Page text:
Our minds were put at ease immediately when we were told that is was possible to get Geoff back the the UK -- but not without a hitch. We would need to fly them back within the next six weeks, before mid-May, as the only international airline which accepts Bulldogs -- Lufthansa -- will not carry them in the summer, when temperatures are above 80 degrees. 

When bringing Holly to the US we were able to fly directly from Manchester, but this time she would now be traveling in a crate too big for Manchester to handle. Holly and Geoff would have to be flown into London Heathrow, and then driven 3 1/2 hours to Manchester.

 

 

Our plans to relocate as a family at the beginning of July were turned upside down, but PetRelocation worked directly with our vet to help us every step of the way and ensured that Holly and Geoff and all their paperwork were ready in time. Holly and Geoff would have an adventure, as their route took them from Newark, New Jersey to Frankfurt, Germany -- where they would have some time for some rest and relaxation at the Pet Lounge -- then on to London Heathrow and finally arrive at their new home in Manchester 34 hours later. PetRelocation arranged the entire trip, door to door, and provided us updates throughout their journey. 

How did Holly and Geoff handle the transition?

Holly and Geoff seemed completely unphased by the whole experience! As soon as they arrived at their new home, they ate some food and stretched their legs and were ready for a long sleep. The following day, it was as if they had never been anywhere else! It was certainly a worrying time for us as parents (especially when the online cargo tracking stated "Cargo Missing" for 40 minutes!), but we were very happy with having them back with us.

Is Manchester a pet friendly place to be?

Soon after arriving, we took Holly and Geoff to their new vet for a checkup -- French Bulldogs seem to be a rare breed in Manchester, as heads turned and Geoff instantly became a talking point. He was even asked to pose for a couple of photos on his first outing! 

 

 

What advice do you have for people who might be planning a pet move?

Moving pets is a stressful experience for the parents, and having the experienced people at PetRelocation certainly helped us feel confident that at least we wouldn't forget anything and would have all the right paperwork in place. We were initially going to arrange the move ourselves, until we realized that moving snub-nosed dogs is not easy.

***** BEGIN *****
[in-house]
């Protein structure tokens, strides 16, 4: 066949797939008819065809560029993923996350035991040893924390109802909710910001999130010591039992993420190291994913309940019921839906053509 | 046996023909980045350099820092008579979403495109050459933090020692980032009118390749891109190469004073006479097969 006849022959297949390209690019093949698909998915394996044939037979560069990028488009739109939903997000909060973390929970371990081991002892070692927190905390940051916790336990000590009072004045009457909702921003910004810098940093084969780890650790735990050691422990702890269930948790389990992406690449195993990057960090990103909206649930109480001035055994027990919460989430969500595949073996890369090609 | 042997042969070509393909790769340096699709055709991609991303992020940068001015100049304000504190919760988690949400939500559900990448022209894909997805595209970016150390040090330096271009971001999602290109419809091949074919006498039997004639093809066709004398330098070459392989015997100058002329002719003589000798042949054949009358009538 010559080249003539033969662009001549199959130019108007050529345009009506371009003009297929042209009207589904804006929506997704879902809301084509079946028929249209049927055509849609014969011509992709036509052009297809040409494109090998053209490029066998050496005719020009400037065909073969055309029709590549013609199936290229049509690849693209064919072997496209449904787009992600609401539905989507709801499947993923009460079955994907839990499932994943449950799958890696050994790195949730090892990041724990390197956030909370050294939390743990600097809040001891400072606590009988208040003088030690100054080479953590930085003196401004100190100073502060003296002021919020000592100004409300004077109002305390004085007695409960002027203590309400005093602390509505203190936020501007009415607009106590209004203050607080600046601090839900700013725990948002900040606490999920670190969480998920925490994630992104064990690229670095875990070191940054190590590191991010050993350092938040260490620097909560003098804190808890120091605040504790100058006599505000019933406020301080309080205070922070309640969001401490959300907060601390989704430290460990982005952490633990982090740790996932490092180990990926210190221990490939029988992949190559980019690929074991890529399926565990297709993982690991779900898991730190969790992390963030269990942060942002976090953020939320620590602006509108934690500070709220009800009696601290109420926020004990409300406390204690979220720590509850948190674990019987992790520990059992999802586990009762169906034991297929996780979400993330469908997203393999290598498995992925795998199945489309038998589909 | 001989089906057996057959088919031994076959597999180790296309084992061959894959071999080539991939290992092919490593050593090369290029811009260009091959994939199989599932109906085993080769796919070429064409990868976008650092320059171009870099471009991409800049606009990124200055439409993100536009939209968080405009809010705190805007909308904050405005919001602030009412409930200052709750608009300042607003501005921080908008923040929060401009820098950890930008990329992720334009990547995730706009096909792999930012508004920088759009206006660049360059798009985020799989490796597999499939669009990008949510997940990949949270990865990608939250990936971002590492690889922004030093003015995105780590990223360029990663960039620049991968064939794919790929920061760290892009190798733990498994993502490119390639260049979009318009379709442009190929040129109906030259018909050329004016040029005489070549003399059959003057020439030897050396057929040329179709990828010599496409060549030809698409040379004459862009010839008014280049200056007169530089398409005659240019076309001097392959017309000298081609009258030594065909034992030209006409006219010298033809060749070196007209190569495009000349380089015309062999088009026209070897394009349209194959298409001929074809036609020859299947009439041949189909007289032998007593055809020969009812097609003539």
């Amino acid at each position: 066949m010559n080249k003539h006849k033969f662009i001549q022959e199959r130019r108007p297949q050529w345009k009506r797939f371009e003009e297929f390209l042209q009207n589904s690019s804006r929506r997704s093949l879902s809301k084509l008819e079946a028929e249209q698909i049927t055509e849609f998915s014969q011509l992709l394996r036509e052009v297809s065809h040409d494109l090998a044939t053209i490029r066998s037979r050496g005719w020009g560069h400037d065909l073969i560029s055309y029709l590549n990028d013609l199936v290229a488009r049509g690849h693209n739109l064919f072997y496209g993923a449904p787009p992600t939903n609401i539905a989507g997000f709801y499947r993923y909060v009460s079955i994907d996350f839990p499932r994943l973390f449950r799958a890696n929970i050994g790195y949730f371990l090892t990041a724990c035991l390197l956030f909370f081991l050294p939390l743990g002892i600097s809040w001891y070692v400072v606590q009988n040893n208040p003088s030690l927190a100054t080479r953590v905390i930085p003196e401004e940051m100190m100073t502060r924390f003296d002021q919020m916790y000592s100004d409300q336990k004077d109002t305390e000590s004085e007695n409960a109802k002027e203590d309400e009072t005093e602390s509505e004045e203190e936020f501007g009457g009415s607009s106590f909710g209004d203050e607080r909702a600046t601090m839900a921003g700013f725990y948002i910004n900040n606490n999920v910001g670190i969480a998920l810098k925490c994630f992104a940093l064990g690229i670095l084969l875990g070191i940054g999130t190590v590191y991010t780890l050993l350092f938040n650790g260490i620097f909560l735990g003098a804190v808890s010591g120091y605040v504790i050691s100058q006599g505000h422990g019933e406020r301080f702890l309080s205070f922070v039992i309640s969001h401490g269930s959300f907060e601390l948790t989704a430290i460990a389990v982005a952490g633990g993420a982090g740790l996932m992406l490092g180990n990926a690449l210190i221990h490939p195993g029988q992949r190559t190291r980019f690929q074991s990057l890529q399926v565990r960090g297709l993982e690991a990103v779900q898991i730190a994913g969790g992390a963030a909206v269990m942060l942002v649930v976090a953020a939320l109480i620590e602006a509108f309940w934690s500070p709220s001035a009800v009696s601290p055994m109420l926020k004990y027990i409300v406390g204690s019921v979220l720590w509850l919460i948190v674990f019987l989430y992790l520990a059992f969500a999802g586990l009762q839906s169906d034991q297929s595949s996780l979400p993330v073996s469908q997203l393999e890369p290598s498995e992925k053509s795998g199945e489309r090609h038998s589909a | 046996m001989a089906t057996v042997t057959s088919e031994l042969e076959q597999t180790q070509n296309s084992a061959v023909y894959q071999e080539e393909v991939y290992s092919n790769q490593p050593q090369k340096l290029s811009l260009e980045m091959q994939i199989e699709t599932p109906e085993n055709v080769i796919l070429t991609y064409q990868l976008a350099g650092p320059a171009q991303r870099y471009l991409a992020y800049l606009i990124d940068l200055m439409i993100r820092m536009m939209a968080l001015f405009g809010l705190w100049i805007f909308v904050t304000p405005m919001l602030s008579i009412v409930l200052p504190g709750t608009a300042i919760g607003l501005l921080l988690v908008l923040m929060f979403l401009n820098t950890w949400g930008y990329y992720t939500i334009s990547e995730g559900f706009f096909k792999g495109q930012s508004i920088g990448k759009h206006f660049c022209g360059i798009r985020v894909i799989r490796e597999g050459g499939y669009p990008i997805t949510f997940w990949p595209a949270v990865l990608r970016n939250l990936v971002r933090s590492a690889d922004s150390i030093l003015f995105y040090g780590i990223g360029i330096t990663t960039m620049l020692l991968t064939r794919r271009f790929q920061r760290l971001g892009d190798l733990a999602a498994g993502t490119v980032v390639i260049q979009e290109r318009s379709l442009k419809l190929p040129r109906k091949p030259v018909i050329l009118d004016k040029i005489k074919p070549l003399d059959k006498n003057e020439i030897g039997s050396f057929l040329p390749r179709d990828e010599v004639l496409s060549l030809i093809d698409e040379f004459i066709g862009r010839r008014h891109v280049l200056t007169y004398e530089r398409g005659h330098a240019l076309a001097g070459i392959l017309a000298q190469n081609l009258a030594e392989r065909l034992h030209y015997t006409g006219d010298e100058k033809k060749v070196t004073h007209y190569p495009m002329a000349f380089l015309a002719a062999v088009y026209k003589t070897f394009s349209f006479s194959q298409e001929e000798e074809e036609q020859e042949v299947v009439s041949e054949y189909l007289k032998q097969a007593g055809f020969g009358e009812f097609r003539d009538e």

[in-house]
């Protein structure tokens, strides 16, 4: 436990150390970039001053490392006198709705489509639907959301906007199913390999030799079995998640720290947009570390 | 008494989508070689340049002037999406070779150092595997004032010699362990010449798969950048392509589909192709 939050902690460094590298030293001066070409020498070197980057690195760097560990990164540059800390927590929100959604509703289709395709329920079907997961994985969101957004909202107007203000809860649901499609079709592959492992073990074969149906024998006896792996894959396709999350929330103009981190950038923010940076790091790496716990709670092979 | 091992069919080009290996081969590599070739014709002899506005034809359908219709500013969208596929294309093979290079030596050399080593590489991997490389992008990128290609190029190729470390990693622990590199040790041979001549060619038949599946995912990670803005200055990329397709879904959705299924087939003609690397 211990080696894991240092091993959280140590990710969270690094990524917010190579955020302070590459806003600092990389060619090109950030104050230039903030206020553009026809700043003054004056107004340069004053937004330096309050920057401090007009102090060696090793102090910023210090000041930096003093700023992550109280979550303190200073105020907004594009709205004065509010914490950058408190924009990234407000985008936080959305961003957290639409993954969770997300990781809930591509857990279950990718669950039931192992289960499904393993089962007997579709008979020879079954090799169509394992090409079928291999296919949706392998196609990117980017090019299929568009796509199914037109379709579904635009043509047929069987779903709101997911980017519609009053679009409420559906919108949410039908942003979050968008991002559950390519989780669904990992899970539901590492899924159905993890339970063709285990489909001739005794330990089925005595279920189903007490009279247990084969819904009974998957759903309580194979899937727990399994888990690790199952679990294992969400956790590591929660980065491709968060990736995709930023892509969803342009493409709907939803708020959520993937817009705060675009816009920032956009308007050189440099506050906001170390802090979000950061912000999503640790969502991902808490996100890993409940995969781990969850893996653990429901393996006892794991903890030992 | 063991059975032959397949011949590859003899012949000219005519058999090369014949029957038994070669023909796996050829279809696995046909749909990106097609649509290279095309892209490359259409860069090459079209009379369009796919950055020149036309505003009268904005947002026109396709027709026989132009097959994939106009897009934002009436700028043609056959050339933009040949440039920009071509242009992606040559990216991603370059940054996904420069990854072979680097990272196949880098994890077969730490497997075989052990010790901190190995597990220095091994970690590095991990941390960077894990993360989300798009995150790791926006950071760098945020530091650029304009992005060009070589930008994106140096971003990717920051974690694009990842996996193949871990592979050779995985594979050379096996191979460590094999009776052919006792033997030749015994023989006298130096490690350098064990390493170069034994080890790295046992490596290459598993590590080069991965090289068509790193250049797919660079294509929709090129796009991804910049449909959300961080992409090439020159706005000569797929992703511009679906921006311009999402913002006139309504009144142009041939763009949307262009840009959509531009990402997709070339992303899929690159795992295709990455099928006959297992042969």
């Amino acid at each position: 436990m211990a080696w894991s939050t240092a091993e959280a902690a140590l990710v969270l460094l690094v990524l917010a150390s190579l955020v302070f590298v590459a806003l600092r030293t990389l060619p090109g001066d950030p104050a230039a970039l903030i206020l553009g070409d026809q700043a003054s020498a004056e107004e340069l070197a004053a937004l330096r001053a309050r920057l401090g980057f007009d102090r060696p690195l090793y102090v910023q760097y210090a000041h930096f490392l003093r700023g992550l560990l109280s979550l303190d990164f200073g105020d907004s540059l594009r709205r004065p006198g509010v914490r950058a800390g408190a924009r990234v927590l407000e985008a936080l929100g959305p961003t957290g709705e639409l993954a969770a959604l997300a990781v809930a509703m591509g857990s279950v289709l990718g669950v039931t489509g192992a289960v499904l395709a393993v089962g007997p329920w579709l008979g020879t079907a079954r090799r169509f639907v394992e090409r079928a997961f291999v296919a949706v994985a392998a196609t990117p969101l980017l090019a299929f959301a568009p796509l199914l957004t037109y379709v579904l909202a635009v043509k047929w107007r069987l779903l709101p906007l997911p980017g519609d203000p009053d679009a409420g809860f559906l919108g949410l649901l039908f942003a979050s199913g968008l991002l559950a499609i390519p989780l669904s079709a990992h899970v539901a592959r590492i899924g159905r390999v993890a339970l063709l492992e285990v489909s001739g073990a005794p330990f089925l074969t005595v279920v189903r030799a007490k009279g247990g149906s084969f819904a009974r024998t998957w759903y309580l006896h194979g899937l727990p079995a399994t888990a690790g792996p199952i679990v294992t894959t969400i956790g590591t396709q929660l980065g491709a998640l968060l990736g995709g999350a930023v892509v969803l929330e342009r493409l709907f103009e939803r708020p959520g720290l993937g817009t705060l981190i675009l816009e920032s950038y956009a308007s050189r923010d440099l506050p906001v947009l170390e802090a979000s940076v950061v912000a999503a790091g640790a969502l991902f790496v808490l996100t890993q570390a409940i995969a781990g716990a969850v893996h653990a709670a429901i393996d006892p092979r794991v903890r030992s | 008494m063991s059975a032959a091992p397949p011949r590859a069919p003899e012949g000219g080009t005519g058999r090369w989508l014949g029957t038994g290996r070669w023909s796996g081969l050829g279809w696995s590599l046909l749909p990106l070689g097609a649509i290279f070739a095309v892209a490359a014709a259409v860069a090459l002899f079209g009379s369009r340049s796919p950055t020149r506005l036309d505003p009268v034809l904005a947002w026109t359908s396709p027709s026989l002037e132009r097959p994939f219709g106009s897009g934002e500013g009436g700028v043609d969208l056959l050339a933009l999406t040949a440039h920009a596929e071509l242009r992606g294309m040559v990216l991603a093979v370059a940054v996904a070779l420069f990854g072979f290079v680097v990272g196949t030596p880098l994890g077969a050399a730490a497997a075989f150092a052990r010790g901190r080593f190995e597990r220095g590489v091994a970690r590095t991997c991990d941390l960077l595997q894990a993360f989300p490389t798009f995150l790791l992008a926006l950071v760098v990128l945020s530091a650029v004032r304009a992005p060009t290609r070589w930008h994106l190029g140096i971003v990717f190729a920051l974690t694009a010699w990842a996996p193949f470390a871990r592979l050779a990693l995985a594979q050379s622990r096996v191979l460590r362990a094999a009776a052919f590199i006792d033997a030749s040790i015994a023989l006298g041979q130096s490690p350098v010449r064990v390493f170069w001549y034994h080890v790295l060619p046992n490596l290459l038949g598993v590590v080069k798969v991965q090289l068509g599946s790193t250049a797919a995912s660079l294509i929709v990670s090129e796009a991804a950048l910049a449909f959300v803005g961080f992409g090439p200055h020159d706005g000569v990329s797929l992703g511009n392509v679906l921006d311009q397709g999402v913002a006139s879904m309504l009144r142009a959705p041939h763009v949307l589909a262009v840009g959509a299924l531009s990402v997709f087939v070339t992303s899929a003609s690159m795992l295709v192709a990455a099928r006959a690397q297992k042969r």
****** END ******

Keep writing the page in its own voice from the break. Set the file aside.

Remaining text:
We are so glad that we put our trust in PetRelocation to help us. We instantly knew that everyone there was focused on making the move as easy as possible and had Holly and Geoffs' welfare as their top priority.

--

Good luck to Holly, Geoff and the rest of the family in Manchester! Moving a pet soon? Contact us if you're interested in talking to an expert about your options.

Breaking Down (and Understanding) Pet Travel Costs

Thursday, April 3, 2014 by Pet Travel Center Questions

Name: Robin
From: Melbourne, Australia
To: Vancouver, Canada
Pet: My baby is called Leo, he is a Spoodle and will be 6 years old in October
 
 
Dear PetRelocation,
 
I am very nervous, as I am not sure how my dog will cope with such a long flight. I am also getting very expensive quotes from companies in Australia, however my friends are paying a lot less for transporting their Spoodle from London to Vancouver.
 
Could you please tell me if you could assist? What will be the costs involved? I am already in Canada. Lastly, is it safe for him to travel, and are there any requirements that I need to be aware of for Canada?
 
My main concerns are that pricing seems to be high and I'm worried about Leo's well-being in the hold. Also, once I go back to Australia, will it be easier for him to go back? He is a very healthy and a bubbly dog -- all he wants is attention.
 
Thanks,
Robin
 
Hi Robin,
 
Thanks for contacting us with your questions -- hope we can help!
 
First, take a look at the pet import requirements for Canada. There is no quarantine, but you'll need to make sure your dog's paperwork is in order. If you ever decide to bring him back to Australia, you'll need to meet a much stricter set of rules and there will be a 10-day quarantine (based on current requirements). You can find more information from Australia's official website.
 
Second, many people do feel nervous about flying their pet in the cargo area, but if you choose a pet friendly airline and learn about how things work, you'll hopefully become more comfortable with the idea. We fly pets in the cargo area of a few select airlines all the time. Again, with pet friendly airlines it's very safe (here's a more in-depth explanation of how it works).
 
It's also smart to talk to your vet about how diet and exercise are important to your pet travel preparations, and you'll need to work to help Leo get used to his travel crate (if he's not already). This cuts down on his overall stress level and will make the flight safer and smoother for him.